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Decolonization, nation-states, and the emerging territoriality : indigeneity in a contested zone Chowdhury, Md. Nazmul Hasan

Abstract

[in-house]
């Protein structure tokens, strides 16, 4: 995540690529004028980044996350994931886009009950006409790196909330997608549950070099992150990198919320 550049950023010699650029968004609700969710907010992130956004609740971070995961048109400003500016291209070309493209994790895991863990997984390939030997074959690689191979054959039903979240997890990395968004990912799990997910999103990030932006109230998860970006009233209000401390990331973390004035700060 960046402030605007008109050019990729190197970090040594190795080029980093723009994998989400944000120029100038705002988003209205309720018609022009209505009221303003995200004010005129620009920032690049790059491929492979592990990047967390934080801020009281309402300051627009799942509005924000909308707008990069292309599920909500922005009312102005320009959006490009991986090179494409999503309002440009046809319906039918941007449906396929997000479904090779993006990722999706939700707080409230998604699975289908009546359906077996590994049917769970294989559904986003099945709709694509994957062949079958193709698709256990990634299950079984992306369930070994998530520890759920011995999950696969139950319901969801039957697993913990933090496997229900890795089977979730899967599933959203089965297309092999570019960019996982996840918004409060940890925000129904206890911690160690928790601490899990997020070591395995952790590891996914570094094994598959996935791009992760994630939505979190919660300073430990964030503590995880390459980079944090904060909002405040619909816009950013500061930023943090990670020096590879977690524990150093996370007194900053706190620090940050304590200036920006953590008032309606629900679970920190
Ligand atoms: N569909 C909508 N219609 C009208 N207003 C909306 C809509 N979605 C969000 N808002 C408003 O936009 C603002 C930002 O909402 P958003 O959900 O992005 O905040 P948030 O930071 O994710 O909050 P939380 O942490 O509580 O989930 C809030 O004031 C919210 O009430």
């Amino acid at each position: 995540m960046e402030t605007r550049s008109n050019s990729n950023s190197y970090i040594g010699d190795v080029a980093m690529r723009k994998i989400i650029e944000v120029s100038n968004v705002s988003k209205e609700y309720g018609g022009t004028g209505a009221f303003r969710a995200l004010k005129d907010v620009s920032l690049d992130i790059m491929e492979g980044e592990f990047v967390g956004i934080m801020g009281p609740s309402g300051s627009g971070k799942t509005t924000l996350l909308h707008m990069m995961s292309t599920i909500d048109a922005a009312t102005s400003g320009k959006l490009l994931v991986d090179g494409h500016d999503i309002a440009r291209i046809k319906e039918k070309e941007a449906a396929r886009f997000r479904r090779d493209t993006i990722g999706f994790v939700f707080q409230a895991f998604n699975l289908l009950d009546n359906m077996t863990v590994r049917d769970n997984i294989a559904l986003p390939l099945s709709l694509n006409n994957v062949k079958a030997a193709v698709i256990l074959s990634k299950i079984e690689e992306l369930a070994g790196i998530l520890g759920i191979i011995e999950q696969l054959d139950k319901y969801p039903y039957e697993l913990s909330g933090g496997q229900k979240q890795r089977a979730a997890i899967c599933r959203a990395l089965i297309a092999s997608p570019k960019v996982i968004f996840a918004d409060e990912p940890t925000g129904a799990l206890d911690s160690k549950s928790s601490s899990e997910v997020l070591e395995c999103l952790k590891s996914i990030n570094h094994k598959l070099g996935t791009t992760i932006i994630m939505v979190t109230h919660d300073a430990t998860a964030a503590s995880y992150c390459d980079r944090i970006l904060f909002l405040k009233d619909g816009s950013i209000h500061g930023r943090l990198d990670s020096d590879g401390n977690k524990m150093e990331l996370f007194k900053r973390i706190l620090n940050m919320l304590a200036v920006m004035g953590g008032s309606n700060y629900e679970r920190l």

The Chittagong Hill Tracts (CHT) is home to thirteen different indigenous groups in Bangladesh. An historical examination of the circumstances of indigenous peoples in the Chittagong Hill Tracts reveals that indigenes had a complicated relationship with the Bangladeshi state over the last few decades, and prior to that with the British and the Pakistani regimes that ruled them. In this paper, I show how the formation of indigeneity in the Chittagong Hill Tracts is shaped by colonialism, decolonization, and the relationship between nation-states and global powers. Thus, in addition to studying the relationship between the state and indigenous people within a single nation-state framework, my focus is on situating it into a regional and global context. It is often argued that in this age of increased connections, nationstates lose control over their localities. This paper, instead, shows that the state still practices authority. The state has become more flexible over the last decade and ultimately signed a treaty with the representatives of Hill inhabitants in 1997. Along with other factors, this process indicates the influences of transnational entities over the state. However, although the treaty guarantees a legal safeguard for indigenous people, their 'real freedom' has been undermined by the state's misinterpretation, or non-implementation of the treaty. This shows that the state can manipulate transnational entities' will and vigilance and reconfigure relationship with the local. This particular tactic of the state creates a procedural problem for indigenous people and draws them into administrative complexities, and often indigenous people do not have enough expertise to overcome this bureaucratic 'red-tape'. It is a puzzle for these people in which they can neither neglect the state and choose a path of renewed resistance, nor get equal rights and enough cooperation from the state. In such a situation, indigenous people are even more vulnerable to an internal conflict than they were during the period of their violent struggle against the state.

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